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  1. #11
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    May 2009
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    Not concerned about MDF as long as the execution is perfect (it's a long list), it's totally sealed and it's elevated to allow for drainage and evaporation. An MDO plywood or Medex fiberboard are constructed with solvent-based adhesives and are superior. A high grade birch plywood like MLA mentioned is also a great choice. It requires too many fiberglass layers (work) to get the same rigidity as .75 wood construction and to make a fiberglass enclosure adequately inert. Some fiberglass production boxes are great but are sprayed with a chopper which greatly reduces the time investment.
    IMO, the JL Audio W7 series woofers are the finest reference woofers available...period. Incredible R&D went into these woofers. Every design is a trade-off. NO exceptions. The W7 is about extra controlled excursion, deeper low bass extension and a wide linear bandwidth. The cost is the extra power it takes to achieve those benefits, particularly in an open field boat. A bit less excursion and a bit less bandwidth can result in a greater internal efficiency. So if I was looking for a top subwoofer I might also consider the JL Audio W6 series specifically because it is a less demanding woofer to drive in an open field.
    I would design my maximum displacement enclosure first that fits the boat and let that dictate my best subwoofer selection.

    David
    Earmark Marine

  2. #12
    Join Date
    Jun 2012
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    On a NorCal Lake
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    Now I am probably getting ahead of myself, but I use 3/4" (18 mm) Baltic Birch, then glass over it and paint for a nice finish, should I plan on adding some interior damping material?

    Eric.

  3. #13
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    May 2009
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    It's not required but no more than one layer of 1-inch thick polyester batting to the interior walls.

  4. #14
    Join Date
    Jun 2012
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    On a NorCal Lake
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    Quote Originally Posted by EarmarkMarine View Post
    ...I would design my maximum displacement enclosure first that fits the boat and let that dictate my best subwoofer selection.

    David
    Earmark Marine

    Wow! This is going to be a little more involved than I originally thought. I just came back inside after finally yanking (and I mean YANKING) the existing Chinese sub enclosure out. What I had originally thought was screwed into the boats structure was actually just crammed into the driver's footwell and wedged under the steering cable assembly - nice, real nice!

    Anyway, after putting the R12 back in the enclosure, I moved around the boat (somewhat), stuck it near the pass thru - pointed both ways, on top of the driver's seat and up front and on the back seat. After all that I would like to mount it on the pass-thu's vertica surface - But!!!! I don't think I will be able to fit a sub there due to various factors including the build of the pass-thru and the location of the steering assembly.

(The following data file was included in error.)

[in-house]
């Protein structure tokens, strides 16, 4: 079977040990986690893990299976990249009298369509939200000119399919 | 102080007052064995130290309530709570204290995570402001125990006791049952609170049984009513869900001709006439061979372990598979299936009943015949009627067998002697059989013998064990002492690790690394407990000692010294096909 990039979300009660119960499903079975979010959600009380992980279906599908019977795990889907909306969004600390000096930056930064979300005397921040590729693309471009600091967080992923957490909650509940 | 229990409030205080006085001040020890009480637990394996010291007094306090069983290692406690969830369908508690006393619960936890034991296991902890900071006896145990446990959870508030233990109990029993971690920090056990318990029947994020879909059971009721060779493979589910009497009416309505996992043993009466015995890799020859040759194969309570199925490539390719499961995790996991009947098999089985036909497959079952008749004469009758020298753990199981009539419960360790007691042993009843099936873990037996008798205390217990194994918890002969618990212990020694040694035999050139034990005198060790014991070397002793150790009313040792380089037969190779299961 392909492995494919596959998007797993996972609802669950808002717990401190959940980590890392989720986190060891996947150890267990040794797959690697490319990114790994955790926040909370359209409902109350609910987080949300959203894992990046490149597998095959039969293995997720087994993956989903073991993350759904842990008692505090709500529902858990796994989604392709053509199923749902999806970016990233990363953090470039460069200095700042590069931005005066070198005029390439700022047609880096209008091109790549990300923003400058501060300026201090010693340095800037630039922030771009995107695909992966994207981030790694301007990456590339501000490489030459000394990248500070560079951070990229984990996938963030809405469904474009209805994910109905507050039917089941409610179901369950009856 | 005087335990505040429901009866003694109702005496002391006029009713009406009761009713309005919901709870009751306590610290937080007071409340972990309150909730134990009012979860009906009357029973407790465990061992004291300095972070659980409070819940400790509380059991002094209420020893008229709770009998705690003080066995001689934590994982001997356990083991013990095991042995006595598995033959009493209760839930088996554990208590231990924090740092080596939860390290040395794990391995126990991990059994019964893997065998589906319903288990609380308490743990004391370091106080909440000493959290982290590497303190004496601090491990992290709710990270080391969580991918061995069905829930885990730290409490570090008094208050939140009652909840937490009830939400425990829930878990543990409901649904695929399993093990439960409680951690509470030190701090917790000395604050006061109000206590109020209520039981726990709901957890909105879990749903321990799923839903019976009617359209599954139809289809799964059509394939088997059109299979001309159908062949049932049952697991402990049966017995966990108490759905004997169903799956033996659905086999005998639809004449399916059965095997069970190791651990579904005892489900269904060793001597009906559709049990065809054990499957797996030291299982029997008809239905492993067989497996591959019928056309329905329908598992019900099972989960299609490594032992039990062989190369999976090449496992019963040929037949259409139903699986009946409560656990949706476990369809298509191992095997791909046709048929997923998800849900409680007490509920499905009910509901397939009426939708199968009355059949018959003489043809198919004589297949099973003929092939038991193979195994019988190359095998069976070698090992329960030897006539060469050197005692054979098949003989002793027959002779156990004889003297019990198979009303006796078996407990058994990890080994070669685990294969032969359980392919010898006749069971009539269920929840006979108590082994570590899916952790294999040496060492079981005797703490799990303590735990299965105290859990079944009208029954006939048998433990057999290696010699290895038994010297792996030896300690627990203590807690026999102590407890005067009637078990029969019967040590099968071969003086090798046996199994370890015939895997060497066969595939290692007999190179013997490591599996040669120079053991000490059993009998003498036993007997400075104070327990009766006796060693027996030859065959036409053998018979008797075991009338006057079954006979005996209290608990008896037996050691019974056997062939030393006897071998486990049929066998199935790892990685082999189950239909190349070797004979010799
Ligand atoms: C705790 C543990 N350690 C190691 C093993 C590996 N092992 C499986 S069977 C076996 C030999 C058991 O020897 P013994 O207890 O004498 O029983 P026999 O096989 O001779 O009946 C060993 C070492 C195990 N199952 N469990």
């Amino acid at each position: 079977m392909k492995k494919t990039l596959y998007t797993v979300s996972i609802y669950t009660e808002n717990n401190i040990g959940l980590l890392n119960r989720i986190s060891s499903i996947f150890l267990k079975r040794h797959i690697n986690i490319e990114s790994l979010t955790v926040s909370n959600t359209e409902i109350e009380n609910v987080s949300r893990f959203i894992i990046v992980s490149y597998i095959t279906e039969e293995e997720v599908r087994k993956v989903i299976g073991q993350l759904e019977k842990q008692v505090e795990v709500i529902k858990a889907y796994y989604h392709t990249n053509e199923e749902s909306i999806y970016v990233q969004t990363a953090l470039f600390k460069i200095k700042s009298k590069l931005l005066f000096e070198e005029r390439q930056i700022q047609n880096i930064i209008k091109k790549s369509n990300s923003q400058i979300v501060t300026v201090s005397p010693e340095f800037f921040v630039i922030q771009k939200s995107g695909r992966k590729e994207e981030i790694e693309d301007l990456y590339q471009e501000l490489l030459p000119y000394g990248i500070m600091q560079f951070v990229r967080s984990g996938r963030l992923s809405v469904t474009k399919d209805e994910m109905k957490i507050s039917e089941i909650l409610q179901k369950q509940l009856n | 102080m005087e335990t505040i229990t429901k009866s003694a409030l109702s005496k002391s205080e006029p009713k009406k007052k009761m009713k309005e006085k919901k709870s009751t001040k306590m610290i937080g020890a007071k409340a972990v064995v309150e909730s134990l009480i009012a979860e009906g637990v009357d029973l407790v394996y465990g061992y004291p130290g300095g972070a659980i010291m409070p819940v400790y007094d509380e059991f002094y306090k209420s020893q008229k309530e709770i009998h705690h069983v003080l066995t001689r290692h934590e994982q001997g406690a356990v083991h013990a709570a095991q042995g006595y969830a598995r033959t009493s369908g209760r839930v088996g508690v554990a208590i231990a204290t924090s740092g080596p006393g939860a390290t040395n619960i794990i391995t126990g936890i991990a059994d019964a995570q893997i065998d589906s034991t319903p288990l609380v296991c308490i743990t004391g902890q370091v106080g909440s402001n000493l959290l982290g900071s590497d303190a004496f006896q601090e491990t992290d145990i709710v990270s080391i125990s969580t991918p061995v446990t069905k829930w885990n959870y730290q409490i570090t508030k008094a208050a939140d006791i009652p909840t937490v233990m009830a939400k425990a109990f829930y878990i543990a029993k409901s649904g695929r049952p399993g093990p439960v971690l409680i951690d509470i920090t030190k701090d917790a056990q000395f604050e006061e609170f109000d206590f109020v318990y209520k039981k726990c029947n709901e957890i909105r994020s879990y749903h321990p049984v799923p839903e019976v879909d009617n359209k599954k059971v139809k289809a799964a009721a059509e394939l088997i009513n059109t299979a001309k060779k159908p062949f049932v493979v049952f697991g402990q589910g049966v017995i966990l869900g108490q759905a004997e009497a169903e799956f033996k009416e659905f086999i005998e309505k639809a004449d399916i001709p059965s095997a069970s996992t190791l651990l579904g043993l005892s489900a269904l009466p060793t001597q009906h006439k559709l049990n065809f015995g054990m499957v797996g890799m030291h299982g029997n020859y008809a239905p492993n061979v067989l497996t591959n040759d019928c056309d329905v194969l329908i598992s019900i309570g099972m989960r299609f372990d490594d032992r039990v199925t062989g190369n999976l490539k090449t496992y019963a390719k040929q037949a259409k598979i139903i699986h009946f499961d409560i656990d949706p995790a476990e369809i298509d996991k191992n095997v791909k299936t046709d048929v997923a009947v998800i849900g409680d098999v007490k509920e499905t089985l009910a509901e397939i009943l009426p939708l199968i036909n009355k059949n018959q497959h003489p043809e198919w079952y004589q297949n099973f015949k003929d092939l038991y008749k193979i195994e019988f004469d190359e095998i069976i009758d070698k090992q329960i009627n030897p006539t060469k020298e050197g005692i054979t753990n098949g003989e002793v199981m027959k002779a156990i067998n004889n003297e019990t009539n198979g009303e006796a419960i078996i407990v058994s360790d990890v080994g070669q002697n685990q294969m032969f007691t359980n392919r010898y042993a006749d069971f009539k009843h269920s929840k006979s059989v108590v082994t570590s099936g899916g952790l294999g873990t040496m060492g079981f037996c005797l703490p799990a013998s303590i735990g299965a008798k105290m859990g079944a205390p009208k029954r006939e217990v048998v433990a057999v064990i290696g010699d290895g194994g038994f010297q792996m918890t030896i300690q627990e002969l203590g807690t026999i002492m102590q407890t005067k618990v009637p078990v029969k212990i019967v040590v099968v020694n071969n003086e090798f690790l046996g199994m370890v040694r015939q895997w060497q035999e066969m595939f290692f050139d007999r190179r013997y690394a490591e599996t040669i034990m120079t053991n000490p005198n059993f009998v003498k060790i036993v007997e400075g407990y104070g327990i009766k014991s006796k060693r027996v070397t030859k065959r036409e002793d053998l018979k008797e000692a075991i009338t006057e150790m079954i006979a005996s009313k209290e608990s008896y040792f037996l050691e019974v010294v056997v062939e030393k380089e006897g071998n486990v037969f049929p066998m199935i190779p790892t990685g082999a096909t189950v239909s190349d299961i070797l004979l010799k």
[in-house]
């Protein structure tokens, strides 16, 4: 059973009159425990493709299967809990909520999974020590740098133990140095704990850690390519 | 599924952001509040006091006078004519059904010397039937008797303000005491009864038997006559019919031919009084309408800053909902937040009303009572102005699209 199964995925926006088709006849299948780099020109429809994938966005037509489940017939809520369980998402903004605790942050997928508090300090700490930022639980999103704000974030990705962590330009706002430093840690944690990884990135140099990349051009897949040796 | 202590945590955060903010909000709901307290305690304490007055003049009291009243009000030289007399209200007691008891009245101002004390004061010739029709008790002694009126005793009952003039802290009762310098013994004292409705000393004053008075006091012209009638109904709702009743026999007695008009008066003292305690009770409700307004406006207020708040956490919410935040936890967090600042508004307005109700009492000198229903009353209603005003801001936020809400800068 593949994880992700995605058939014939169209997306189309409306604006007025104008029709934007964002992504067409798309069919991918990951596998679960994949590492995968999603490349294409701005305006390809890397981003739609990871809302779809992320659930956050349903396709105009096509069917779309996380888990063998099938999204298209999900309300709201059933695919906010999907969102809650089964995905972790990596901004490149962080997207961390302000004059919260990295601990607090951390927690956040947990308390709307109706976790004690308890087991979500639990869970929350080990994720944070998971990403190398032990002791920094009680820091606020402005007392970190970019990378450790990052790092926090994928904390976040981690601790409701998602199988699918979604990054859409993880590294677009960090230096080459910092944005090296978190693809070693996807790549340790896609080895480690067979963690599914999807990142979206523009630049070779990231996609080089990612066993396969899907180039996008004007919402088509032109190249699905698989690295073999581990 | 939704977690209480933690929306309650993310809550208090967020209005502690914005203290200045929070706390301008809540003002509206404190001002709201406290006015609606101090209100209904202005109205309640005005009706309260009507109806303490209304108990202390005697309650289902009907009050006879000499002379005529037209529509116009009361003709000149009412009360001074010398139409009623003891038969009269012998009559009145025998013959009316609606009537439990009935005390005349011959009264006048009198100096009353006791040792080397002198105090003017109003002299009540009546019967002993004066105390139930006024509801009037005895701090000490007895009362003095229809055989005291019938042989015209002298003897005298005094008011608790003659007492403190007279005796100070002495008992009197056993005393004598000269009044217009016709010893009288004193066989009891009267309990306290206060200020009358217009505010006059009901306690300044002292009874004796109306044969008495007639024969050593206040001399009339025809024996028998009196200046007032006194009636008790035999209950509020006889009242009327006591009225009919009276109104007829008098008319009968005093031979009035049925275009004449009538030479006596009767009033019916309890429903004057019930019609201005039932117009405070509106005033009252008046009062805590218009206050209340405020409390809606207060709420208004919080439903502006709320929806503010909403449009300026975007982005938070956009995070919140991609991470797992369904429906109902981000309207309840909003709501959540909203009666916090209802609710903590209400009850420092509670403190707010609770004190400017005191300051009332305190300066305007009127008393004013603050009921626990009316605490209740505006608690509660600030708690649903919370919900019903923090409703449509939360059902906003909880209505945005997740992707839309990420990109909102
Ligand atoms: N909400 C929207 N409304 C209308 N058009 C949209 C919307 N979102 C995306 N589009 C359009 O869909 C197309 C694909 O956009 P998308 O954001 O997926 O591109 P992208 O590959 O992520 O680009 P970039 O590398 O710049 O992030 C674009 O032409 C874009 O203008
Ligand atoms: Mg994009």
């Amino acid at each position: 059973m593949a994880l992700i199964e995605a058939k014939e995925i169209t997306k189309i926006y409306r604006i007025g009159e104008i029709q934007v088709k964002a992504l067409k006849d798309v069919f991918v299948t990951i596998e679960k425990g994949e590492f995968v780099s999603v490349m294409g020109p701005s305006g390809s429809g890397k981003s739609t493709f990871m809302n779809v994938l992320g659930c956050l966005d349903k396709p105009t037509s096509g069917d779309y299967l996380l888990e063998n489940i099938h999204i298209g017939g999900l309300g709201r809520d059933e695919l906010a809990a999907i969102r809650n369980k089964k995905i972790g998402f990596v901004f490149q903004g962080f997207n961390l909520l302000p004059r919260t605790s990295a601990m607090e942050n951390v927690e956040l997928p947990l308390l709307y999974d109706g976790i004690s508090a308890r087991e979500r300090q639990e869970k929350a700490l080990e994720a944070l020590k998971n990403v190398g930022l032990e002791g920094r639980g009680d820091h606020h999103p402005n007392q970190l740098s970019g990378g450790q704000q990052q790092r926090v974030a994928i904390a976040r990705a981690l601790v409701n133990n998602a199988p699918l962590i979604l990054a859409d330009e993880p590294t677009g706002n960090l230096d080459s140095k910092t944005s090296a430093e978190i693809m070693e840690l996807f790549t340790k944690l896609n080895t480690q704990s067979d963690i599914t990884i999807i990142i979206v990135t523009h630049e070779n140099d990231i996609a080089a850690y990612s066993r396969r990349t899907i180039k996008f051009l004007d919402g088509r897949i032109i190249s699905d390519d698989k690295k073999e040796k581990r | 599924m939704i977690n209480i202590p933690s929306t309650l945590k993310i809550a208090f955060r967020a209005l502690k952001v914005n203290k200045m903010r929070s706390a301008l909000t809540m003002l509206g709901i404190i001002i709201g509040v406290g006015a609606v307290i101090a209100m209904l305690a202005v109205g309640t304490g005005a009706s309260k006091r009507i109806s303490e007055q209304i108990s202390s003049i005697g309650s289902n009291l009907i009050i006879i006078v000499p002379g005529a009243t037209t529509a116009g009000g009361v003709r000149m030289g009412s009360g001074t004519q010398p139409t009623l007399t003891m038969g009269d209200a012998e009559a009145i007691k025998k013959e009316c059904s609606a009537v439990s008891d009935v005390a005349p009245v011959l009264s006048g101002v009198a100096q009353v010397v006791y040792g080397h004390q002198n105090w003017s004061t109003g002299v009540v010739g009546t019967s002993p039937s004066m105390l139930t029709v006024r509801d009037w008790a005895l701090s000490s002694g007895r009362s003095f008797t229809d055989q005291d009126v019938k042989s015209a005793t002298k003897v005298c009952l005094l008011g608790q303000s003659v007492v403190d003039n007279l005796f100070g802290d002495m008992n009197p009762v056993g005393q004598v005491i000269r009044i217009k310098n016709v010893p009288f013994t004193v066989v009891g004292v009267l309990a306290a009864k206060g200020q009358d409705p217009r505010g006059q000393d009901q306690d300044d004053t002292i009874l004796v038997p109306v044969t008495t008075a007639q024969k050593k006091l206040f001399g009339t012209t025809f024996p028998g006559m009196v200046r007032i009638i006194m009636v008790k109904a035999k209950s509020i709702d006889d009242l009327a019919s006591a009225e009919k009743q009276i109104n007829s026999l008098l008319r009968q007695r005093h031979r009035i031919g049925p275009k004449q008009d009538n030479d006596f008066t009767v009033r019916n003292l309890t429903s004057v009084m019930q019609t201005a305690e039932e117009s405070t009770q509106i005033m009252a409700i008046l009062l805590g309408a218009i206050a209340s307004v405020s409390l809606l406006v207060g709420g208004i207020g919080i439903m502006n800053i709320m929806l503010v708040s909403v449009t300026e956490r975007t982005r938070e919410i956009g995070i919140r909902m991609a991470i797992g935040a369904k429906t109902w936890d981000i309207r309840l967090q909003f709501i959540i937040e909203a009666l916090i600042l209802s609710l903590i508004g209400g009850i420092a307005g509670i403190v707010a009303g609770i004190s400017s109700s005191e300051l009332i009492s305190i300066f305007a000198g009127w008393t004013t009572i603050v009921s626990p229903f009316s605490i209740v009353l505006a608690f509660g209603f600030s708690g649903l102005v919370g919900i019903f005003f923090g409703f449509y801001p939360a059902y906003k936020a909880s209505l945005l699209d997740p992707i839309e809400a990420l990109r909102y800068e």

So, turns out I will need to build a box (or two) to try to fit - under the helm, missing the steering assembly and cable, then as David said, go from there!

  5. #15
    Join Date
    Jun 2012
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    On a NorCal Lake
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    I am starting to fab my sub enclosure today for up underthe driver's footwell area , I will be making templates then use BB (Baltic Birch) for the final box.

    In the space that I have there is an open area through the bulk head, but it is about 1/2 to 2/3 the available width of the enclosure (more detailed dimensions to follow).
    • Should I try to use this area?
    • Or keep the enclosure having a constant cross-section? leaving less volume


    Thanks again, Eric.

  6. #16
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    May 2009
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    Eric,
    Without specific dimensions and a hard visual I cannot really say. But I will give you this general guideline. If the enclosure cross section is reduced too much or the enclosure is too elongated or you have appendages that are too extended or too separated by a path reduction in surface area, then the benefits of that extra displacement is wasted...and it can set up some strange aperiodic issues. Do you know how extra tall and shallow in-wall home subwoofer enclosures sound awful? Some of the same principle at work. Angles and compound angles are fine. Any irregular shape is fine. Unusual shapes with inherent narrowing between chambers is not. By asking the specific question I sense you already have an analytical feel for it. And sense it is rather hard to find absolute data on this, trust your eye.